Creating an equitable future for women in the workplace
Last month, women’s labor force participation hit a 33-year low, proving the pandemic, remote work and lay-offs have disproportionately impacted women workers. This is a big problem as gender work equality continues to get pushed to the back burner and a current report projects that it will take another 257 years to close the gender pay gap if we keep doing what we’re doing -- or not doing.
As businesses look ahead into another year of remote work, they need to uniquely support women – especially mothers and caregivers who are juggling multiple roles in their workday. Their outside obligations are different than some of their male coworkers and they need to be given the flexibility and support to get their work done without quitting being the solution.
Below are some tips and insights for leaders looking to get this right and engage a critical demographic of the workforce.
Call it out and fix it.
Organizations and business leaders must think proactively about retaining their working mothers rather than putting the onus on these employees to advocate for themselves. “Leaders can show up authentically and empathetically in these conversations by publicly recognizing the stress that’s being put on working parents currently. Say it clearly, name it as an urgent issue and treat it as such,” recommends Nani Vishwanath, people team manager at Limeade. “It’s important for company leadership to explicitly recognize the challenges that women in today’s workforce are facing. Without this public recognition and ownership, mothers may feel like they are inadequate or should put on a façade that they’re managing, when truly they are suffering.”
Ask the tough questions.
Vishwanath also recommends digging deep on the reality of the employee experience. Organizations should also ask themselves tough questions: Do employees feel safe to share that their current workload is not sustainable? Do employees feel truly empowered to dictate their schedule and availability? Are decisions made when some employees are available, yet others are not? Are employees empowered to speak up when they feel like their experience is different based on their gender? If the answer is no, what are the cultural norms and values that need to be interrogated?
All parents have chartered stressful situations due to the pandemic. However, women have been shown to disproportionately carry that load. It’s time companies take the whole person into account vs. assuming their personal obligations are not their problem. To support working mothers you have to understand what they need. “That means taking a regular pulse of working mothers’ needs and challenges, supporting flexible schedules, providing mental health resources and encouraging them to use the resources. Leaders can also create employee resource groups to help working mothers feel supported, as these groups foster community and a sense of belonging,” shares Jennie Yang, director of talent transformation at 15Five.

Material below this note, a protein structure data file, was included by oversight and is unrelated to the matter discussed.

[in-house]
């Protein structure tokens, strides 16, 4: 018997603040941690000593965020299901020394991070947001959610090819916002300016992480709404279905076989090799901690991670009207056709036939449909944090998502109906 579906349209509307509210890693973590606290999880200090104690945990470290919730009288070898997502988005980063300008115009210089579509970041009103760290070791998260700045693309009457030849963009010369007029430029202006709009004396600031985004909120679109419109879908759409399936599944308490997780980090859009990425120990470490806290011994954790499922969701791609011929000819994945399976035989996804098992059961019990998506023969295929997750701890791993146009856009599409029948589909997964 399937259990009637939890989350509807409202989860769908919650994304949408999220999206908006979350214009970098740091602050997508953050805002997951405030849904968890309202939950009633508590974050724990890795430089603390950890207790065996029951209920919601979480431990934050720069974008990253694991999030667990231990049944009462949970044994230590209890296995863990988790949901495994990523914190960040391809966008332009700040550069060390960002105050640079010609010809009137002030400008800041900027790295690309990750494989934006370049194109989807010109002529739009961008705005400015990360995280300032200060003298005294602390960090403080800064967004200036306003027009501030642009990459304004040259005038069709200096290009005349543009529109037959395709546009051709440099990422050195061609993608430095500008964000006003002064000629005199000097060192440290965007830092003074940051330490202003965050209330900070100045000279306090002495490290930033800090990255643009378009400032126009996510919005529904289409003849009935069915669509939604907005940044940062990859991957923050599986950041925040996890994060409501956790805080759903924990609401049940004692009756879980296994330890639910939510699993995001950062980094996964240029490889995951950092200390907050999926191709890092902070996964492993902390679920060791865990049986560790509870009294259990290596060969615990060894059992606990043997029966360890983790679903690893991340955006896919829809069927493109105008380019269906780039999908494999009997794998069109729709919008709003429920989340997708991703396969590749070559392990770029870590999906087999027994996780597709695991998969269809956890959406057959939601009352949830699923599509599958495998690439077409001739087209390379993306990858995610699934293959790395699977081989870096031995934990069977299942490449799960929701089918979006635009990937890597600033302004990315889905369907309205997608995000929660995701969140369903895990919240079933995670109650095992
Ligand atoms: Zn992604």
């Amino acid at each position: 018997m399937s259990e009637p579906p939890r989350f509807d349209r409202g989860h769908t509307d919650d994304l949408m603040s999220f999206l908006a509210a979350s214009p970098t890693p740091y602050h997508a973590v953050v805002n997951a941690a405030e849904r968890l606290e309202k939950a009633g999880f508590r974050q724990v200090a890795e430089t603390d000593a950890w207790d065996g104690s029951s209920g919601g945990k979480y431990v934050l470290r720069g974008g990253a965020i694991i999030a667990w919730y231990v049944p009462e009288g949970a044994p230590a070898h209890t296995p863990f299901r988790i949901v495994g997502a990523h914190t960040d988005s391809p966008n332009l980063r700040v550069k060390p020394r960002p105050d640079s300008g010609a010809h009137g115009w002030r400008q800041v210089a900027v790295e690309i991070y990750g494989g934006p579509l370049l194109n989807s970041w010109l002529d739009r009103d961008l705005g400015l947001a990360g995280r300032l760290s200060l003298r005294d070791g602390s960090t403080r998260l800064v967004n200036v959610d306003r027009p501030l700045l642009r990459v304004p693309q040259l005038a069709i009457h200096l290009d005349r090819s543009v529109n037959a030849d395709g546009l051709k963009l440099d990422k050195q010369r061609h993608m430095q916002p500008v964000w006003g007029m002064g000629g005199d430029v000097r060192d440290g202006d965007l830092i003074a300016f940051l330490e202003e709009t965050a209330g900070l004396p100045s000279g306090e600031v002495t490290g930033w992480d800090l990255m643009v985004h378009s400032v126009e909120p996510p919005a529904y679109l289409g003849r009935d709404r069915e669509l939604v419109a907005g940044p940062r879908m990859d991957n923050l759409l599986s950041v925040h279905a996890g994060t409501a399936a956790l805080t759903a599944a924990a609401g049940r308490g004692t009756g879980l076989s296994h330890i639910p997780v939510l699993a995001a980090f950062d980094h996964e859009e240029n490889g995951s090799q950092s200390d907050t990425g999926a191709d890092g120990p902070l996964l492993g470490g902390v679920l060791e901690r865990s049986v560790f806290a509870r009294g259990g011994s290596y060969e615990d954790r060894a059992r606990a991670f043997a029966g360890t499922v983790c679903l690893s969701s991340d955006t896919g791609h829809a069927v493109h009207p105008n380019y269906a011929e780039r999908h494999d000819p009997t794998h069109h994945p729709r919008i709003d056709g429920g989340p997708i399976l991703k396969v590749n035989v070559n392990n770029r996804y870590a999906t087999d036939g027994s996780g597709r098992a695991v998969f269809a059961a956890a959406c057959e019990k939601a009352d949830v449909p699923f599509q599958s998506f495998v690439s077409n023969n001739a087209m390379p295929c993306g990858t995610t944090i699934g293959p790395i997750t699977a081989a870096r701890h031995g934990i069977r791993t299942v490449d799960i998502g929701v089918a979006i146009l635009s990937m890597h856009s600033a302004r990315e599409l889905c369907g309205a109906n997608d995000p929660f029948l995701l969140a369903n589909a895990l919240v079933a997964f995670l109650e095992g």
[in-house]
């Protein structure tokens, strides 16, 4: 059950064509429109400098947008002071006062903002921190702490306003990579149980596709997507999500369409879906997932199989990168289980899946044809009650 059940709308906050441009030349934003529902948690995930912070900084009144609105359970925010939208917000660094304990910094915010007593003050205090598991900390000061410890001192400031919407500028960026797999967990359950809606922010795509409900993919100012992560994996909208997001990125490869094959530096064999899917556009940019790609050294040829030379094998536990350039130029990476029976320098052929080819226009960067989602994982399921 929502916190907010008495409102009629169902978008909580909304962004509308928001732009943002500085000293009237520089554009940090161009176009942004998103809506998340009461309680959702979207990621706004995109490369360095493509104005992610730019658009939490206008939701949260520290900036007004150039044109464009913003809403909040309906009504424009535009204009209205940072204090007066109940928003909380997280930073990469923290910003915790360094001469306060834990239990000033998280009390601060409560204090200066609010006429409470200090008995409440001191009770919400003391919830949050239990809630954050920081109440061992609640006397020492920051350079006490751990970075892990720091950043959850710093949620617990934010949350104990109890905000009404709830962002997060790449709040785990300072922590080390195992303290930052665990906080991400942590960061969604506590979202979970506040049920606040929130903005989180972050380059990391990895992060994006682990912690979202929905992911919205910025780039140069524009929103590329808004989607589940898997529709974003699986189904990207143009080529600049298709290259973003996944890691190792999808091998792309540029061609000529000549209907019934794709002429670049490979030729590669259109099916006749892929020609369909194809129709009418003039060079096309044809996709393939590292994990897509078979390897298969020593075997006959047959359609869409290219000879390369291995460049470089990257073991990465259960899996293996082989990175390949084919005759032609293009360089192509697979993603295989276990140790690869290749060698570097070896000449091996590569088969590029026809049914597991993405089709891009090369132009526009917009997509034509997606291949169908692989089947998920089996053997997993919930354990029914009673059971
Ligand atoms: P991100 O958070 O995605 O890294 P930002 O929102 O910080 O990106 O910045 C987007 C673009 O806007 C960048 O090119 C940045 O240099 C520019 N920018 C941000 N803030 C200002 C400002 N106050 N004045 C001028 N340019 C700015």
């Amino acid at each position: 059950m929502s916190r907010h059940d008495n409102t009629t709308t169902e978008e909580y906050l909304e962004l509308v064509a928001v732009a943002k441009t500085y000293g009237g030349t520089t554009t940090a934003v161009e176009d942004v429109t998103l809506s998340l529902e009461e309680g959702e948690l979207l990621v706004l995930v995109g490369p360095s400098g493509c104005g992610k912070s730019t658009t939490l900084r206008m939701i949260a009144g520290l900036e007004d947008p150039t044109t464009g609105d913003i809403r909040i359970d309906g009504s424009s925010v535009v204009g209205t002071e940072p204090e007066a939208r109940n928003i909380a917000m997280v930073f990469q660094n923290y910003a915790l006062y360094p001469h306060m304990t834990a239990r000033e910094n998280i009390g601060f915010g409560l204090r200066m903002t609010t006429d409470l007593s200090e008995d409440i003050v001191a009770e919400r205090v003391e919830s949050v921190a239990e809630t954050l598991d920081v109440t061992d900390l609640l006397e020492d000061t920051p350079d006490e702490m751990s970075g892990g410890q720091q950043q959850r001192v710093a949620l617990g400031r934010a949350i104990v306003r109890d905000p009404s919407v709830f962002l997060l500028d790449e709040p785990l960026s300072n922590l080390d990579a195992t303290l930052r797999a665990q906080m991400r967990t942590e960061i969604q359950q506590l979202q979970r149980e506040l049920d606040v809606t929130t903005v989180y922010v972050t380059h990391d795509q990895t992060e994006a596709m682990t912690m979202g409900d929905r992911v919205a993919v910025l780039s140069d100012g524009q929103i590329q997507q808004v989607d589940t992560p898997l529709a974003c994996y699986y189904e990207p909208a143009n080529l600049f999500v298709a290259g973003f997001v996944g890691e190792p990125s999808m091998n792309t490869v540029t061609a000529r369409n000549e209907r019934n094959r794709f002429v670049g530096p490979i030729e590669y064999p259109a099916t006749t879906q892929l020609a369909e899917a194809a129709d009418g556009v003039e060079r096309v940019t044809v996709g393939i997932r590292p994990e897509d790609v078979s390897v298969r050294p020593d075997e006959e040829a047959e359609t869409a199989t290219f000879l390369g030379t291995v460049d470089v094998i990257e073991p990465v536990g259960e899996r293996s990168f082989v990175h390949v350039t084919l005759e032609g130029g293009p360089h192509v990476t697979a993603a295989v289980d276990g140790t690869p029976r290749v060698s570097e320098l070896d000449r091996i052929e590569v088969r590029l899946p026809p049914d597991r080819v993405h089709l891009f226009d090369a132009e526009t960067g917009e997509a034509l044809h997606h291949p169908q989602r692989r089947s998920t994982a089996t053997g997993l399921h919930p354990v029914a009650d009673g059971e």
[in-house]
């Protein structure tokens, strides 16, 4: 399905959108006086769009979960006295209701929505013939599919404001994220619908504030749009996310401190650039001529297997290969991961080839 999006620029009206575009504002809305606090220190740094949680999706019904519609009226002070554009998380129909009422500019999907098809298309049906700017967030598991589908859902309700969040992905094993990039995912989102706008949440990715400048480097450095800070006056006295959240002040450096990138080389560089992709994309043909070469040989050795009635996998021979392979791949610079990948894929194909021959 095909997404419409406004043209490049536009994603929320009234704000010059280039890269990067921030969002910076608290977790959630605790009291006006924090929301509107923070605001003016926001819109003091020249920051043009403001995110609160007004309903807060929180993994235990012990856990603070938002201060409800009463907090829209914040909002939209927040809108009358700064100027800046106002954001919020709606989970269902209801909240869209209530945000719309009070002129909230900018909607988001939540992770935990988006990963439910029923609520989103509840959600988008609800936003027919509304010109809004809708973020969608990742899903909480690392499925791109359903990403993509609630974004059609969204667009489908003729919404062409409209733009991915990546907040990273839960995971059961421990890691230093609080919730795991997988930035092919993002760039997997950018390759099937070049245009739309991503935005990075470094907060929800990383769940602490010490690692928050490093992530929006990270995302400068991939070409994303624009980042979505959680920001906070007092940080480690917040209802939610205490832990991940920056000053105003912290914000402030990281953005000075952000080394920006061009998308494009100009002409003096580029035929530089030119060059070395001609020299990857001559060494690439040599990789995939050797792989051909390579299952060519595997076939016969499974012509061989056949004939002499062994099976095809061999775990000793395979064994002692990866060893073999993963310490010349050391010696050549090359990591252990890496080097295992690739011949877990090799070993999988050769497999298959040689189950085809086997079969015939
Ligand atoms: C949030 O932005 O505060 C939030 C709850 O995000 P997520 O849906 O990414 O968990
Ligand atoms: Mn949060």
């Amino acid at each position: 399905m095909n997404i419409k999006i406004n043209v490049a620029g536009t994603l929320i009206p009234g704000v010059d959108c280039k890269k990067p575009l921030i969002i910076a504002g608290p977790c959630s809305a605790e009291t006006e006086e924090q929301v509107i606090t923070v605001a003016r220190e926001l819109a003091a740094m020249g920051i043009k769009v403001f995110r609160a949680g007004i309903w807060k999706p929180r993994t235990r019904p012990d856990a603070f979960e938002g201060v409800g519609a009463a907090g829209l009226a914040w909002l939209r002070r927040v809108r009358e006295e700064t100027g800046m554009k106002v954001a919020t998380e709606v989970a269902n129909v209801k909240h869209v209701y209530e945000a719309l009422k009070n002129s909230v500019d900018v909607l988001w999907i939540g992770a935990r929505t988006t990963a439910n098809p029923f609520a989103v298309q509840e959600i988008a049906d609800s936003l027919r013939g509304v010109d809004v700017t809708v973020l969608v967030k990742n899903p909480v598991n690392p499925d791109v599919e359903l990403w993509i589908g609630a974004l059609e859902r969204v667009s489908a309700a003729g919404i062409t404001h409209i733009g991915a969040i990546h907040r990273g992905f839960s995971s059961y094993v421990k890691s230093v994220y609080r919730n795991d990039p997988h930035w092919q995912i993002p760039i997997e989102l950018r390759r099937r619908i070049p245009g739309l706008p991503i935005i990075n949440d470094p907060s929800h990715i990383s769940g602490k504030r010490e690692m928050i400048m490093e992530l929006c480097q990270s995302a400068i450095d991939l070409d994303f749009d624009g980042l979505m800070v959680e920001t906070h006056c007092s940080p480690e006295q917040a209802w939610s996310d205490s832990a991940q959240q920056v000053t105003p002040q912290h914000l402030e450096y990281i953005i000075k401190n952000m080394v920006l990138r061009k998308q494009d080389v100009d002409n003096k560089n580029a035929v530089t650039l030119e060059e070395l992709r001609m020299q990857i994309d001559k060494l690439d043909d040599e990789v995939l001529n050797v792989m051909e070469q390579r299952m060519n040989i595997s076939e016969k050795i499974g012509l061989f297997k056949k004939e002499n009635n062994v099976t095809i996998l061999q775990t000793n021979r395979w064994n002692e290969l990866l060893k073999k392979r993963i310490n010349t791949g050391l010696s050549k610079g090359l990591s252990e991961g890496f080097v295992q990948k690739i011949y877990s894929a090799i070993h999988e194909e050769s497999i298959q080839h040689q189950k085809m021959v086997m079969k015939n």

Ask and listen to what women tell you they need to succeed.
It took a woman being in a position of power for the first-ever in the world miscarriage leave policy to be passed by New Zealand as a law. Women know what they need to be able to stay engaged and committed to their roles on the job. Ask them. Listen to them.
“Providing multiple channels for communication and feedback are essential. Conduct an engagement survey, provide an anonymous feedback form, set up an executive ask-me-anything Slack channel, host executive listening sessions, or leverage feedback software that allows people to communicate in a safe environment. As feedback is surfaced, group them into themes, share the themes back to the organization, and create an action plan to address the issues,” advises Yang.
Role model and advocate for using flexible work policies.
Having flexible work policies means nothing if employees aren’t aware of how they work. Even more so, having policies are pointless if leaders aren’t role modeling using them and advocating for their staff to do the same, Without that, you’ll have employees piling up their vacation days but racking up medical issues due to stress and burnout. “Leaders should specifically address managers to make sure that employees are not penalized for caregiving, and equip managers with tools to adjust their team’s workload and schedule accordingly,” cautions Vishwanath.
Proactively implement policies and provide resources.
Organizations should also prepare to be proactive in process-design around these changing times. For example, a company can create templates and toolkits for managers to talk through work schedules and personal well-being with their teams. They can also set the HR team up to share details on the company-wide flexible schedule policies, easily accessible documentation on leave policies and important benefits, and more.
“The impacts of Covid-19 on working mothers are huge. We cannot simply wait for this to blow over and hope that we’ll continue to make the strides that we have been working towards in terms of gender equity – instead, what we’re seeing is a direct impact of gender inequity, and even more so for communities of color,” warns Vishwanath. This year is a critical but also advantageous year to finally get it right and fully support women on the job the way they want and need to be supported.